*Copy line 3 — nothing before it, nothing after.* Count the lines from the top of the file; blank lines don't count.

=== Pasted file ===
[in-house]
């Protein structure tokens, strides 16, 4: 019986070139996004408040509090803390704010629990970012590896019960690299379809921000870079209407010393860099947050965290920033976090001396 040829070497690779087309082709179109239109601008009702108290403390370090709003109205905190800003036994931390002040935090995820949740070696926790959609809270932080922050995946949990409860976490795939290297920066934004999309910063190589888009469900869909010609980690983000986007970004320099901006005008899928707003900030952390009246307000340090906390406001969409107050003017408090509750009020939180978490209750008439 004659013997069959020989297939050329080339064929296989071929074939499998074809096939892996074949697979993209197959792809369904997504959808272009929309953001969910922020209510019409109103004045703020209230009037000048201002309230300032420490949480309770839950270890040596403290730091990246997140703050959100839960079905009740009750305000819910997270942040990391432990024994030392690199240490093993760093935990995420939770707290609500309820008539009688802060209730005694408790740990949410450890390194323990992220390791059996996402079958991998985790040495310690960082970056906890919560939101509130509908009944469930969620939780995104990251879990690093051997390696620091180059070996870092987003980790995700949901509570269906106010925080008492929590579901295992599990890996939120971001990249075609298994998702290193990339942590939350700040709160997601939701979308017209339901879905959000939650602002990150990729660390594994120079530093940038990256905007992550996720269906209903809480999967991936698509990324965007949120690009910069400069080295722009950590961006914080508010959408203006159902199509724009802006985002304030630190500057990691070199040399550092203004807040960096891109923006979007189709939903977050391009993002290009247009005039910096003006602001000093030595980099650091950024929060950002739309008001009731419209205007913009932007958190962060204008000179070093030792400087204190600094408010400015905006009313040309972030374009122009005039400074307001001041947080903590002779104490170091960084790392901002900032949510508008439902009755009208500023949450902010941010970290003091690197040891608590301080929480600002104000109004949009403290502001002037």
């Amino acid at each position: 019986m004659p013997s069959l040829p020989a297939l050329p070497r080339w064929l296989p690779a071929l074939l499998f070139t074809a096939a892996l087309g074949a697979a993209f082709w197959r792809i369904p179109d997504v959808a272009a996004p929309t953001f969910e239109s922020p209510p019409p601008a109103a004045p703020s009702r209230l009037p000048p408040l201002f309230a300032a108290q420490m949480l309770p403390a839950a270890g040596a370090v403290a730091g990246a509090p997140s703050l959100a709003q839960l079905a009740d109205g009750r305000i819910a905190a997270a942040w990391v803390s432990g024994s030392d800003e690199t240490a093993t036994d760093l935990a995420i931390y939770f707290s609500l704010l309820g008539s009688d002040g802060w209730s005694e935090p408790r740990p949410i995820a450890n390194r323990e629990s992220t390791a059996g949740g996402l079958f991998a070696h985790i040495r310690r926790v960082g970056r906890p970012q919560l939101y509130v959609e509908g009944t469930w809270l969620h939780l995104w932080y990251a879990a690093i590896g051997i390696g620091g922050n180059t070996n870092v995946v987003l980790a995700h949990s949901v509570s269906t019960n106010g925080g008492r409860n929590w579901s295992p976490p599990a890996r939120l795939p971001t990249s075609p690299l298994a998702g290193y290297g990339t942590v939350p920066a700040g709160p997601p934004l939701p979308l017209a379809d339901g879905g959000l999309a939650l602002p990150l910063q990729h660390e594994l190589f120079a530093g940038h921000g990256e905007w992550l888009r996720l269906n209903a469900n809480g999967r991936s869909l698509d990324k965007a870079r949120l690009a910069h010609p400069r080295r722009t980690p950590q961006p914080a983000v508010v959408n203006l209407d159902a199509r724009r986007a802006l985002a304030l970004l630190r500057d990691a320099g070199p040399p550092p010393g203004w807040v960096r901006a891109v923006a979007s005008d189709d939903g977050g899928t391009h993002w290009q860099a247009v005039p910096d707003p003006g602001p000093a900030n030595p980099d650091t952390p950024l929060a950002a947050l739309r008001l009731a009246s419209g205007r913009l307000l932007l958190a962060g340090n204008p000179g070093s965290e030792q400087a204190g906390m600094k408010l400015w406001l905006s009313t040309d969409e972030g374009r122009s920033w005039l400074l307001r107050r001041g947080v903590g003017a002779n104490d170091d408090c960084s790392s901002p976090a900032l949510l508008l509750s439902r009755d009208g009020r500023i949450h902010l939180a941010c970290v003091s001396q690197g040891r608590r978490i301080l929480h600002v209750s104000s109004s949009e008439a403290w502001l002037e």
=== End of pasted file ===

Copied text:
């Amino acid at each position: 019986m004659p013997s069959l040829p020989a297939l050329p070497r080339w064929l296989p690779a071929l074939l499998f070139t074809a096939a892996l087309g074949a697979a993209f082709w197959r792809i369904p179109d997504v959808a272009a996004p929309t953001f969910e239109s922020p209510p019409p601008a109103a004045p703020s009702r209230l009037p000048p408040l201002f309230a300032a108290q420490m949480l309770p403390a839950a270890g040596a370090v403290a730091g990246a509090p997140s703050l959100a709003q839960l079905a009740d109205g009750r305000i819910a905190a997270a942040w990391v803390s432990g024994s030392d800003e690199t240490a093993t036994d760093l935990a995420i931390y939770f707290s609500l704010l309820g008539s009688d002040g802060w209730s005694e935090p408790r740990p949410i995820a450890n390194r323990e629990s992220t390791a059996g949740g996402l079958f991998a070696h985790i040495r310690r926790v960082g970056r906890p970012q919560l939101y509130v959609e509908g009944t469930w809270l969620h939780l995104w932080y990251a879990a690093i590896g051997i390696g620091g922050n180059t070996n870092v995946v987003l980790a995700h949990s949901v509570s269906t019960n106010g925080g008492r409860n929590w579901s295992p976490p599990a890996r939120l795939p971001t990249s075609p690299l298994a998702g290193y290297g990339t942590v939350p920066a700040g709160p997601p934004l939701p979308l017209a379809d339901g879905g959000l999309a939650l602002p990150l910063q990729h660390e594994l190589f120079a530093g940038h921000g990256e905007w992550l888009r996720l269906n209903a469900n809480g999967r991936s869909l698509d990324k965007a870079r949120l690009a910069h010609p400069r080295r722009t980690p950590q961006p914080a983000v508010v959408n203006l209407d159902a199509r724009r986007a802006l985002a304030l970004l630190r500057d990691a320099g070199p040399p550092p010393g203004w807040v960096r901006a891109v923006a979007s005008d189709d939903g977050g899928t391009h993002w290009q860099a247009v005039p910096d707003p003006g602001p000093a900030n030595p980099d650091t952390p950024l929060a950002a947050l739309r008001l009731a009246s419209g205007r913009l307000l932007l958190a962060g340090n204008p000179g070093s965290e030792q400087a204190g906390m600094k408010l400015w406001l905006s009313t040309d969409e972030g374009r122009s920033w005039l400074l307001r107050r001041g947080v903590g003017a002779n104490d170091d408090c960084s790392s901002p976090a900032l949510l508008l509750s439902r009755d009208g009020r500023i949450h902010l939180a941010c970290v003091s001396q690197g040891r608590r978490i301080l929480h600002v209750s104000s109004s949009e008439a403290w502001l002037e």